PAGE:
Many of us have heard the saying, “Being a great trial lawyer is a marathon, not a sprint.” In some important ways, this is true – we have to find ways to hang in there for the long run and not become burned out along the way. The long view makes a lot of sense: our professional lives are an accumulation of many years of work and continual learning. And yet in other ways, there are times that we need to be able to sprint – to immerse ourselves in out-of-state depositions or a lengthy trial schedule. So how do we do both of these while not becoming consumed with working around the clock in an unhealthy way that will not benefit anyone, even our clients, in the long run?
It is an important question, because unfortunately lawyers are in high stress jobs that leave them vulnerable to burnout and a frightening array of problems. The American Bar Association estimates that 15-20% of all U.S. lawyers suffer from alcoholism or substance abuse. Attorneys have the highest incidence of depression of any occupation. One study found that the death rate of suicide among lawyers is six times the suicide rate of the general population. Moreover, suicide is the third leading cause of death among attorneys, after cancer and cardiac conditions. In January 2014, CNN ran a story based on Center for Disease Control statistics that confirmed that lawyers come in 4th in the ranking of professions with the highest risk of suicide (after dentists, pharmacists and physicians). There are many causes & solutions to these horrible problems, but I’m going to focus now on one solution that everyone can do, whether or not they are facing these major challenges or just the everyday risk of burnout: commit to improving our work-life balance by exercising.
When I was in law school (25 years ago), one of the hot topics was how to find “work-family balance. “ This was an issue for everyone, but often came under the topic of issues for women lawyers more than for men. Now, many more people understand that “work-life balance” is probably a more inclusive term, because our lives and our time include more than just work and family, and it’s certainly an issue for men as well as women. In fact, the Harvard Business Review daily blog recently posted a summary of a book which supports the finding that above all else, exercise is the key to work-life balance. Instead of waiting to find time to exercise, people who exercise first tend to make the other priorities fall into place, and people feel happier and more productive in the process. Paradoxically, once you make time for exercise in your schedule, you feel like you have more time, not less, to do the important things, and you will probably accomplish more. This certainly resonates as true for me. It is one important piece of how I was able to serve as president of two organizations that are close to my heart within a 10 year period – the Massachusetts Academy of Trial Attorneys and the Massachusetts Bar Association – while practicing law full-time and raising four kids.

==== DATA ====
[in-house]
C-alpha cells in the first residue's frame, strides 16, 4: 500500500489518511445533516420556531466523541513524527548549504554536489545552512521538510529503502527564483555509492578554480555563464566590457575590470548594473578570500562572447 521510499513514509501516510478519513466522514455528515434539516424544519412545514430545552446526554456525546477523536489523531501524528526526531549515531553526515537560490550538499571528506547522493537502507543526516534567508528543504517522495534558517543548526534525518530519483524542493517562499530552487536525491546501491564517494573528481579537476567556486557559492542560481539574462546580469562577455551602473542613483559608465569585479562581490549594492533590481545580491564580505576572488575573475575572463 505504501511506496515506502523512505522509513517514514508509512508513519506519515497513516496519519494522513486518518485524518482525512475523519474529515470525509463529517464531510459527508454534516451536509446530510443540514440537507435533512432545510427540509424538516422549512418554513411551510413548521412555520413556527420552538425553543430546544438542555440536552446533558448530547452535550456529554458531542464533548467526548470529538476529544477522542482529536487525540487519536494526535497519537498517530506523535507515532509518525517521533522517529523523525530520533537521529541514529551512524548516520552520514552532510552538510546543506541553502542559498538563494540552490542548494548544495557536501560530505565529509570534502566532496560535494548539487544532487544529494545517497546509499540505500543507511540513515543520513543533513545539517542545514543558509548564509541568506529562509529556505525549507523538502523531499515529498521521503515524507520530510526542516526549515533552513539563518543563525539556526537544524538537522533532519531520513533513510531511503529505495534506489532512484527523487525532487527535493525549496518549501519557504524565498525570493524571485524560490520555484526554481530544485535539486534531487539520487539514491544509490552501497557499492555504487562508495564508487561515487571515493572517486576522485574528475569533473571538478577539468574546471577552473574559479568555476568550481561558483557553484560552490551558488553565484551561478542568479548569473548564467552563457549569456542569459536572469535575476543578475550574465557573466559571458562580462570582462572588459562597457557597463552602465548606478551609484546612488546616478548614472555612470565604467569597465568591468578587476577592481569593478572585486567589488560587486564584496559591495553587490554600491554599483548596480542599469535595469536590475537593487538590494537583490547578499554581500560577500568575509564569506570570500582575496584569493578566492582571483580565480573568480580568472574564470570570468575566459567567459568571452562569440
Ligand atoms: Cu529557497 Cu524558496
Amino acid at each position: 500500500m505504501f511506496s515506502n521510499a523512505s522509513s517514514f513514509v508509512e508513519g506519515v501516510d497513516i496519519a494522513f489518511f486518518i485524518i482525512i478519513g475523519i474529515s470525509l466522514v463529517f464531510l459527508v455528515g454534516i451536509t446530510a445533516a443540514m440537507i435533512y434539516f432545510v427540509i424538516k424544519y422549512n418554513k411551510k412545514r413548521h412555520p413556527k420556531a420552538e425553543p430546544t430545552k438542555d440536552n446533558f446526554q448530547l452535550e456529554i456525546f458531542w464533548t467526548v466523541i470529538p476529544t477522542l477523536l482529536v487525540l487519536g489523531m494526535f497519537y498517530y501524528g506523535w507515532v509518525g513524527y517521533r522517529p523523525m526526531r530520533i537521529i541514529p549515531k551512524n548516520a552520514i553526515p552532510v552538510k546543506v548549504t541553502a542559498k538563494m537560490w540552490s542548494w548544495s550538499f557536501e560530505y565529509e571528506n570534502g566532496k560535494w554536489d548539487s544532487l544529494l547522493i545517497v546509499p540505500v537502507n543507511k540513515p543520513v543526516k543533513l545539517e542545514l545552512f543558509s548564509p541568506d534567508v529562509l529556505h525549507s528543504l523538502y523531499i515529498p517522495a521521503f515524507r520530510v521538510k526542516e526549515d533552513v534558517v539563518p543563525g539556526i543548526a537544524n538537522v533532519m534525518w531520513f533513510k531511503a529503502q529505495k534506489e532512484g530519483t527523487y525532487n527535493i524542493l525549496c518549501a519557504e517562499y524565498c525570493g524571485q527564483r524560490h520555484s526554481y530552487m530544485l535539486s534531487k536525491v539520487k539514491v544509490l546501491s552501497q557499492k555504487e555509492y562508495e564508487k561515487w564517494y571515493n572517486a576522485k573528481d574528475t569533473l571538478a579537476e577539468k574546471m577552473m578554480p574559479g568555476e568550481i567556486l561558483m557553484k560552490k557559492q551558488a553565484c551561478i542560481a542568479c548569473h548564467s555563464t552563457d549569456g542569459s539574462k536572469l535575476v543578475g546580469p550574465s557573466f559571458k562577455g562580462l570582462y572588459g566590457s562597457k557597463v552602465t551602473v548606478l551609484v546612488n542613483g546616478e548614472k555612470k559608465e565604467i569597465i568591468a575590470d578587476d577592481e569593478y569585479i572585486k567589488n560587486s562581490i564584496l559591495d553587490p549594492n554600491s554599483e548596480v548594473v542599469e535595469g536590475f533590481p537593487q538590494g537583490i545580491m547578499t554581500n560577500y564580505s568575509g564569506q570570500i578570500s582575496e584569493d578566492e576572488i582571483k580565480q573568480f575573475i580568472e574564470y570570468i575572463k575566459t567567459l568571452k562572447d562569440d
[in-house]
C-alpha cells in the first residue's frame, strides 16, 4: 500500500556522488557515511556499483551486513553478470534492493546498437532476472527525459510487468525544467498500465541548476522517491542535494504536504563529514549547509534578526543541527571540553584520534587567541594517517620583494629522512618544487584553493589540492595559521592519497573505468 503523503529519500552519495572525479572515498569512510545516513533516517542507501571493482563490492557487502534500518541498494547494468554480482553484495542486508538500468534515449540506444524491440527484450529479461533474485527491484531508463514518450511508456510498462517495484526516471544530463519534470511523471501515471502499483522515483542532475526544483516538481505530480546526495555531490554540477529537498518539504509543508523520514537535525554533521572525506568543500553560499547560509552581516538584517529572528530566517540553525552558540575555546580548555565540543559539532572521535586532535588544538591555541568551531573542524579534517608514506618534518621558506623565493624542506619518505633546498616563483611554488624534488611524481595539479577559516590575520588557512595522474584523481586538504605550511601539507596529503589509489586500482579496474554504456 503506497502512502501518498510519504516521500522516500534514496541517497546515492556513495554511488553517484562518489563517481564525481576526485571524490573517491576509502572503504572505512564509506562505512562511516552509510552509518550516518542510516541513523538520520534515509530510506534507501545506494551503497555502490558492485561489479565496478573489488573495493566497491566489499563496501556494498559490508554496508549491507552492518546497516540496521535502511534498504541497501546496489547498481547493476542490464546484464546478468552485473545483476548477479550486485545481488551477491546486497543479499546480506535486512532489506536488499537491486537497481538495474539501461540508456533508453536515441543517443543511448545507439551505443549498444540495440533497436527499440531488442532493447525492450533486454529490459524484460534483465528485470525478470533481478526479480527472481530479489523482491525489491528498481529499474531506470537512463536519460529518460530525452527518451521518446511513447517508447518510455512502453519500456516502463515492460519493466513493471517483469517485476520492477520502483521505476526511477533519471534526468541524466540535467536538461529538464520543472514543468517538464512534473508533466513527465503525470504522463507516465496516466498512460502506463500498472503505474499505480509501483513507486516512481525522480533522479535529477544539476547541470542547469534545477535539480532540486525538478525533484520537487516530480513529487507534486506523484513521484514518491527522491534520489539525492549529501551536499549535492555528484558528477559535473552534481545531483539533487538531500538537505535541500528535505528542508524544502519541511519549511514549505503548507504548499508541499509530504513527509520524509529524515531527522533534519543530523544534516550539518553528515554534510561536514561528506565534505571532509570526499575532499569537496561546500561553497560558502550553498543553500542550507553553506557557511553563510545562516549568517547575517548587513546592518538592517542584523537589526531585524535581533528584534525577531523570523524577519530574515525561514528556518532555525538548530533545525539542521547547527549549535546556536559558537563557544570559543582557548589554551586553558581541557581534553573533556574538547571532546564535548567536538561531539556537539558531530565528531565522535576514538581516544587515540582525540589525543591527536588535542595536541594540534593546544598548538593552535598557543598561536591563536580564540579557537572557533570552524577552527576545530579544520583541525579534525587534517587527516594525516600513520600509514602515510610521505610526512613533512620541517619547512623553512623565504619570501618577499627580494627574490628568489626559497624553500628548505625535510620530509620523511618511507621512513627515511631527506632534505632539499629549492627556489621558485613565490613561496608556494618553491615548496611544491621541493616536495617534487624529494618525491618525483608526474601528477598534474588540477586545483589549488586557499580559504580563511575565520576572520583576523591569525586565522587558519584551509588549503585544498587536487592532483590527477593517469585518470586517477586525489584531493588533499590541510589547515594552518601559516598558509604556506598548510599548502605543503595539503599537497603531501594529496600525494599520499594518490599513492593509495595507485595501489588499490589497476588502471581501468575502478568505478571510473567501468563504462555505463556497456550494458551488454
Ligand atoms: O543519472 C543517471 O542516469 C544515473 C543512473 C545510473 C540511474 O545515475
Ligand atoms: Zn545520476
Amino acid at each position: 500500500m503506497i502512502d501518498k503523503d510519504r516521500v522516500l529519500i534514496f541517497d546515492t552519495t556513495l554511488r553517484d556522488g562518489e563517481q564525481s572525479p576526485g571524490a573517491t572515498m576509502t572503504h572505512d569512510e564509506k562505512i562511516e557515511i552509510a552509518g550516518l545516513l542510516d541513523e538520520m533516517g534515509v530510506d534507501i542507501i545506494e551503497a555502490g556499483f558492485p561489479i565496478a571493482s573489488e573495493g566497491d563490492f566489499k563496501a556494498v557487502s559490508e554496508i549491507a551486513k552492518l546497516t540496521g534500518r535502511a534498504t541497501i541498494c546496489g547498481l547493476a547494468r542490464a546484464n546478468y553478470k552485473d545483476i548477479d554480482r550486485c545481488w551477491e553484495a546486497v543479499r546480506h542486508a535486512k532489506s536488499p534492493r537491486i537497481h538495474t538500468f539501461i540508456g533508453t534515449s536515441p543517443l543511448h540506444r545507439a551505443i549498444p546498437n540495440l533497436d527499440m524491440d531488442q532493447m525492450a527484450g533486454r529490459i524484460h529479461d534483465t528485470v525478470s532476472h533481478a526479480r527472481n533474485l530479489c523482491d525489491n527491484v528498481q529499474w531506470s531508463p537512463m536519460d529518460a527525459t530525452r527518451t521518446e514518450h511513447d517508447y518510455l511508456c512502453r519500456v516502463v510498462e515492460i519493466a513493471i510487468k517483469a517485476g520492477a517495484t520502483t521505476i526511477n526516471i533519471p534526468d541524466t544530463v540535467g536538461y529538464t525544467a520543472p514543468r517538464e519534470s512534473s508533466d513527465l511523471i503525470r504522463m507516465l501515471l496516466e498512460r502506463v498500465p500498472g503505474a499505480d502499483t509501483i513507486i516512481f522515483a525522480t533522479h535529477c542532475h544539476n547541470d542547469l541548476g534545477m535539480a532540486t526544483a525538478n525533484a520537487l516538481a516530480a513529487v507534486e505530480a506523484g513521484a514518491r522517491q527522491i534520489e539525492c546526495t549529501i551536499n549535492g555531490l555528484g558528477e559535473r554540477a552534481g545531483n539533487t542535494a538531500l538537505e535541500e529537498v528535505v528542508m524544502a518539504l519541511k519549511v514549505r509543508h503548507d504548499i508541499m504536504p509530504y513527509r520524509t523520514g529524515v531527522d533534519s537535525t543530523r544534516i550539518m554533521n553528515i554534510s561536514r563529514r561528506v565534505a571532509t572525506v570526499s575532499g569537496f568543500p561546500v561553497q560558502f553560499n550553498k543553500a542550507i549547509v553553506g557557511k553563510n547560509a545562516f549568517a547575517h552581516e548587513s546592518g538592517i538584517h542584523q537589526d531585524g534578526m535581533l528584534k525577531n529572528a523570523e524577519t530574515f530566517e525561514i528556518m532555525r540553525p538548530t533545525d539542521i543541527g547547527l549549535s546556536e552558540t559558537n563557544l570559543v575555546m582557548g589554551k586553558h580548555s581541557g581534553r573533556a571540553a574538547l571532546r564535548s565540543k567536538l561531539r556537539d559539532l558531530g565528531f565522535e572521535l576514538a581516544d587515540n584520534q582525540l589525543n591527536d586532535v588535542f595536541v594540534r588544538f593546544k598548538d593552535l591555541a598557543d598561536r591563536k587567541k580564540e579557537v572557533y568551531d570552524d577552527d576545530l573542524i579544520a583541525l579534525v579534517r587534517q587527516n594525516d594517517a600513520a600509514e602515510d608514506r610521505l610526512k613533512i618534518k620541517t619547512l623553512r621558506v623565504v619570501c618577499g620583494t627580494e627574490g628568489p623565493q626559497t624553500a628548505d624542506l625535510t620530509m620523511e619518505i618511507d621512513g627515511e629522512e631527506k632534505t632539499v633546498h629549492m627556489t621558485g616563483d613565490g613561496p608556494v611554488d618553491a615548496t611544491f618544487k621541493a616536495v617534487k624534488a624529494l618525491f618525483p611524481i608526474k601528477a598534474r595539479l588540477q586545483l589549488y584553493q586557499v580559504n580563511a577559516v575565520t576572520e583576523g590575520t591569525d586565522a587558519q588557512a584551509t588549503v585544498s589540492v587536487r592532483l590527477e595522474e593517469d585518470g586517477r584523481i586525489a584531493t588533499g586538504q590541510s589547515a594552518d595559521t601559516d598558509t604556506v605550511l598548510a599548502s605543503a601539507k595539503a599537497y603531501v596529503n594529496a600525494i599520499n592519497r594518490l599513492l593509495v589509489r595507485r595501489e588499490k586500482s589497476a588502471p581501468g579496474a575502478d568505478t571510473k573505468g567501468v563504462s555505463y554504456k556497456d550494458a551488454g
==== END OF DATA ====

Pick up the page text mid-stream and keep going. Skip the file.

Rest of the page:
Whenever I feel a time crunch (a trial, a packed schedule of important depositions, a family stress), it is tempting to put everything else aside. But instead, I try to pay particular attention to scheduling time on my calendar to doing something active every day (my favorites are running, bicycling, kayaking, cross-country skiing and power yoga). I’m probably not ever going to do marathons, but I can run 7 miles on a good day. Now it’s enough of a routine that in a typical week, it is not hard to fit in the exercise that lets me think more clearly and reduce stress. The challenge comes in the weeks – like a sprint – when it’s inevitable that to do a good job, I have to put in a huge amount of time. Thanks to the Harvard Business review blog, I can now remind myself that I will be doing everyone (including my clients) a favor if I don’t stop exercising, because that’s probably when I need it the most.
Having the luxury of immersing ourselves in a case is wonderful, but also having the luxury of stepping outside of our long periods of intense concentration is hugely helpful. For those of us who are trial lawyers, we know that some of our best insights about human nature (which affect our decisions about witnesses, deposition strategy, experts and trial strategy) come when we are outside of the office – and they come even more often to me when I am running. I am a great believer that one of the reasons I love practicing law so much is that I can immerse myself in a case but not become a workaholic. It’s encouraging to meet more and more lawyers who understand the value of work-life balance in general and exercise in particular. In the end, it will benefit everyone – ourselves, our families and our clients (by having the value of our sharpest insights in the short term and by avoiding burn out in the long run). Get out there and enjoy it, knowing that it’s good for every part of your life!